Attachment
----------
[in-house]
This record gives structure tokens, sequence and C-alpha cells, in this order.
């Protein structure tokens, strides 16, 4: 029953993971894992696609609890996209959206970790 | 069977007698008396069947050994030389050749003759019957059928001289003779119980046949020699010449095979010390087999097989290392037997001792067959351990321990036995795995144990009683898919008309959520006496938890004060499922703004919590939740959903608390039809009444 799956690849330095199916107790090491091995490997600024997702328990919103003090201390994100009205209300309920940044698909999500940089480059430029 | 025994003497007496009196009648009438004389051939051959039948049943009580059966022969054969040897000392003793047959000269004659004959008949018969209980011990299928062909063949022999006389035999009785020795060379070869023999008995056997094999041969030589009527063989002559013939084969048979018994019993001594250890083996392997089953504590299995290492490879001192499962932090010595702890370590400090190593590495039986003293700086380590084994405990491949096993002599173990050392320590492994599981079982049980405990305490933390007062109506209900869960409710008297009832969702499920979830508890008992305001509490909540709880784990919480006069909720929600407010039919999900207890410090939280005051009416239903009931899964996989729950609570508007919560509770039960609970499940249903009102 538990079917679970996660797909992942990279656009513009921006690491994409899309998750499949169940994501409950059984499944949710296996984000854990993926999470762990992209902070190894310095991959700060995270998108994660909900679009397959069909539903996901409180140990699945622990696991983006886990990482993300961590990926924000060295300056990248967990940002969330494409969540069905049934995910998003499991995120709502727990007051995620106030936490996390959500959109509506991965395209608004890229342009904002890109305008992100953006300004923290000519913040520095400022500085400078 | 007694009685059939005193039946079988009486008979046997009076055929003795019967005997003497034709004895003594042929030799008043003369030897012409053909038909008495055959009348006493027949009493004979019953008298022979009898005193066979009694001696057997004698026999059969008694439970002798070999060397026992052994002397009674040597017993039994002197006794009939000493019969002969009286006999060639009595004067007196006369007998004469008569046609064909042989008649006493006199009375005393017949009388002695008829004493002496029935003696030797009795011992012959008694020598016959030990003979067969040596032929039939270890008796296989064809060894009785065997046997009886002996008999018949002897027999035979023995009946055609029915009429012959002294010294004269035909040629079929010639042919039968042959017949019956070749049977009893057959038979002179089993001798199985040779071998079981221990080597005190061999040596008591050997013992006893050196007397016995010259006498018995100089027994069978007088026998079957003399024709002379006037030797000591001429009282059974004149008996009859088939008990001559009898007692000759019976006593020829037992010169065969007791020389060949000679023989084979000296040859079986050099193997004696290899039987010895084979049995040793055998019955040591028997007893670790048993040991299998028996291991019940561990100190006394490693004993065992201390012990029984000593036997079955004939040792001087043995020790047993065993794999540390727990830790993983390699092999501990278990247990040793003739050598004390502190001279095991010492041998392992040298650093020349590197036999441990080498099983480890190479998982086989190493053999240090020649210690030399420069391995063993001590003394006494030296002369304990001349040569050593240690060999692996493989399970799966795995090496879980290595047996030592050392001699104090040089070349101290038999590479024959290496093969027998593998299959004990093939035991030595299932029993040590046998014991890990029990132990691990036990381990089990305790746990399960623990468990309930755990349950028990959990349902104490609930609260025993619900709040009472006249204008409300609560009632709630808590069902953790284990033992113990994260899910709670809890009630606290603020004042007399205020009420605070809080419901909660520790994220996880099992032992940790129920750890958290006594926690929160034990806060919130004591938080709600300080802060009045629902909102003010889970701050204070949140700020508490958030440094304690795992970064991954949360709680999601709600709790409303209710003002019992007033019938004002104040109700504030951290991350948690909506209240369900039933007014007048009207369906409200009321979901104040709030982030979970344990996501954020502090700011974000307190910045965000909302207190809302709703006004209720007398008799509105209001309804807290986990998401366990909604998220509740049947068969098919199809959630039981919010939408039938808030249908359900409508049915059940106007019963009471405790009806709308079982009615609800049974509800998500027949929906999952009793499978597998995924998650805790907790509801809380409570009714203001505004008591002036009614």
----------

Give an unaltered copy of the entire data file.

[in-house]
This record gives structure tokens, sequence and C-alpha cells, in this order.
């Protein structure tokens, strides 16, 4: 029953993971894992696609609890996209959206970790 | 069977007698008396069947050994030389050749003759019957059928001289003779119980046949020699010449095979010390087999097989290392037997001792067959351990321990036995795995144990009683898919008309959520006496938890004060499922703004919590939740959903608390039809009444 799956690849330095199916107790090491091995490997600024997702328990919103003090201390994100009205209300309920940044698909999500940089480059430029 | 025994003497007496009196009648009438004389051939051959039948049943009580059966022969054969040897000392003793047959000269004659004959008949018969209980011990299928062909063949022999006389035999009785020795060379070869023999008995056997094999041969030589009527063989002559013939084969048979018994019993001594250890083996392997089953504590299995290492490879001192499962932090010595702890370590400090190593590495039986003293700086380590084994405990491949096993002599173990050392320590492994599981079982049980405990305490933390007062109506209900869960409710008297009832969702499920979830508890008992305001509490909540709880784990919480006069909720929600407010039919999900207890410090939280005051009416239903009931899964996989729950609570508007919560509770039960609970499940249903009102 538990079917679970996660797909992942990279656009513009921006690491994409899309998750499949169940994501409950059984499944949710296996984000854990993926999470762990992209902070190894310095991959700060995270998108994660909900679009397959069909539903996901409180140990699945622990696991983006886990990482993300961590990926924000060295300056990248967990940002969330494409969540069905049934995910998003499991995120709502727990007051995620106030936490996390959500959109509506991965395209608004890229342009904002890109305008992100953006300004923290000519913040520095400022500085400078 | 007694009685059939005193039946079988009486008979046997009076055929003795019967005997003497034709004895003594042929030799008043003369030897012409053909038909008495055959009348006493027949009493004979019953008298022979009898005193066979009694001696057997004698026999059969008694439970002798070999060397026992052994002397009674040597017993039994002197006794009939000493019969002969009286006999060639009595004067007196006369007998004469008569046609064909042989008649006493006199009375005393017949009388002695008829004493002496029935003696030797009795011992012959008694020598016959030990003979067969040596032929039939270890008796296989064809060894009785065997046997009886002996008999018949002897027999035979023995009946055609029915009429012959002294010294004269035909040629079929010639042919039968042959017949019956070749049977009893057959038979002179089993001798199985040779071998079981221990080597005190061999040596008591050997013992006893050196007397016995010259006498018995100089027994069978007088026998079957003399024709002379006037030797000591001429009282059974004149008996009859088939008990001559009898007692000759019976006593020829037992010169065969007791020389060949000679023989084979000296040859079986050099193997004696290899039987010895084979049995040793055998019955040591028997007893670790048993040991299998028996291991019940561990100190006394490693004993065992201390012990029984000593036997079955004939040792001087043995020790047993065993794999540390727990830790993983390699092999501990278990247990040793003739050598004390502190001279095991010492041998392992040298650093020349590197036999441990080498099983480890190479998982086989190493053999240090020649210690030399420069391995063993001590003394006494030296002369304990001349040569050593240690060999692996493989399970799966795995090496879980290595047996030592050392001699104090040089070349101290038999590479024959290496093969027998593998299959004990093939035991030595299932029993040590046998014991890990029990132990691990036990381990089990305790746990399960623990468990309930755990349950028990959990349902104490609930609260025993619900709040009472006249204008409300609560009632709630808590069902953790284990033992113990994260899910709670809890009630606290603020004042007399205020009420605070809080419901909660520790994220996880099992032992940790129920750890958290006594926690929160034990806060919130004591938080709600300080802060009045629902909102003010889970701050204070949140700020508490958030440094304690795992970064991954949360709680999601709600709790409303209710003002019992007033019938004002104040109700504030951290991350948690909506209240369900039933007014007048009207369906409200009321979901104040709030982030979970344990996501954020502090700011974000307190910045965000909302207190809302709703006004209720007398008799509105209001309804807290986990998401366990909604998220509740049947068969098919199809959630039981919010939408039938808030249908359900409508049915059940106007019963009471405790009806709308079982009615609800049974509800998500027949929906999952009793499978597998995924998650805790907790509801809380409570009714203001505004008591002036009614």